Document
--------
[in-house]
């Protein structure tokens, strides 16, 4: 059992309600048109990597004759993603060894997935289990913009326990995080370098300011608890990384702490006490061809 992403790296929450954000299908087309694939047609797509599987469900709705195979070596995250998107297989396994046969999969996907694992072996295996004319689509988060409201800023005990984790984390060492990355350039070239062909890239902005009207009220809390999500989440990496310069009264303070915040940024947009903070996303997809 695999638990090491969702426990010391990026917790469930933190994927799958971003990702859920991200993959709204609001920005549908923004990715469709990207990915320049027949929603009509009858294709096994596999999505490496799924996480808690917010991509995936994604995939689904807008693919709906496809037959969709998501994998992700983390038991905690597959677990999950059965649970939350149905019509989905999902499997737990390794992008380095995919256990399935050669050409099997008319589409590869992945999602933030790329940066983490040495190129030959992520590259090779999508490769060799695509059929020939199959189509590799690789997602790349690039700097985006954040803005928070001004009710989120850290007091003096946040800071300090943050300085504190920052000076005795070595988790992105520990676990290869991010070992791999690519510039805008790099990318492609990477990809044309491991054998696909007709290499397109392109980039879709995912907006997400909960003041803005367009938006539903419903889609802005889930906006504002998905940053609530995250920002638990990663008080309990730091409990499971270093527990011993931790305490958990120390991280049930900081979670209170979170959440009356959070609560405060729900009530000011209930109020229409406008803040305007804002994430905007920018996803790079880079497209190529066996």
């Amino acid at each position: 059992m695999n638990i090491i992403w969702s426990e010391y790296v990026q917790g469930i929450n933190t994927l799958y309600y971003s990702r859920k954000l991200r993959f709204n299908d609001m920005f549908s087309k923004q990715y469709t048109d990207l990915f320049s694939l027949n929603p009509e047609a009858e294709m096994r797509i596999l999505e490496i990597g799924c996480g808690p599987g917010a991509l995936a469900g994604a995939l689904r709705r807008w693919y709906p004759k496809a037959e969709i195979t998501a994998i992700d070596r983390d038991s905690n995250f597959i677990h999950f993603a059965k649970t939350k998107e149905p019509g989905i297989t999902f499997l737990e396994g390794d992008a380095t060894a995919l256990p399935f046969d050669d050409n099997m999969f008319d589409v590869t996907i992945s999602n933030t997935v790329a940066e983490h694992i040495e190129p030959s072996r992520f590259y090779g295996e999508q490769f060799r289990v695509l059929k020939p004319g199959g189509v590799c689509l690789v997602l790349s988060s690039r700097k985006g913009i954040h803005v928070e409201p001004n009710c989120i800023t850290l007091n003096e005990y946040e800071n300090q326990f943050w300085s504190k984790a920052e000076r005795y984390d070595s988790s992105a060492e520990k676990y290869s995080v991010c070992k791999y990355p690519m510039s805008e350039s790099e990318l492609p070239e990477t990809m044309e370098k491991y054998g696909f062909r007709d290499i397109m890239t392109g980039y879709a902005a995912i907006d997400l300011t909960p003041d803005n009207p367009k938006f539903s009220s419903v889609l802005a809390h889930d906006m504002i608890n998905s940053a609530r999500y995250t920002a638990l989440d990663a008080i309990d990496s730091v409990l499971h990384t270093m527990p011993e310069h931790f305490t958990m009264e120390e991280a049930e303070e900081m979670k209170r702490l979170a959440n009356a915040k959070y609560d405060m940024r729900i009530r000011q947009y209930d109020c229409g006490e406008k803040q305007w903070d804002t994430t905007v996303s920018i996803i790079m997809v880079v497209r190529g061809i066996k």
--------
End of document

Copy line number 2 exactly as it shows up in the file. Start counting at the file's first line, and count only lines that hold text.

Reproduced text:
């Protein structure tokens, strides 16, 4: 059992309600048109990597004759993603060894997935289990913009326990995080370098300011608890990384702490006490061809 992403790296929450954000299908087309694939047609797509599987469900709705195979070596995250998107297989396994046969999969996907694992072996295996004319689509988060409201800023005990984790984390060492990355350039070239062909890239902005009207009220809390999500989440990496310069009264303070915040940024947009903070996303997809 695999638990090491969702426990010391990026917790469930933190994927799958971003990702859920991200993959709204609001920005549908923004990715469709990207990915320049027949929603009509009858294709096994596999999505490496799924996480808690917010991509995936994604995939689904807008693919709906496809037959969709998501994998992700983390038991905690597959677990999950059965649970939350149905019509989905999902499997737990390794992008380095995919256990399935050669050409099997008319589409590869992945999602933030790329940066983490040495190129030959992520590259090779999508490769060799695509059929020939199959189509590799690789997602790349690039700097985006954040803005928070001004009710989120850290007091003096946040800071300090943050300085504190920052000076005795070595988790992105520990676990290869991010070992791999690519510039805008790099990318492609990477990809044309491991054998696909007709290499397109392109980039879709995912907006997400909960003041803005367009938006539903419903889609802005889930906006504002998905940053609530995250920002638990990663008080309990730091409990499971270093527990011993931790305490958990120390991280049930900081979670209170979170959440009356959070609560405060729900009530000011209930109020229409406008803040305007804002994430905007920018996803790079880079497209190529066996």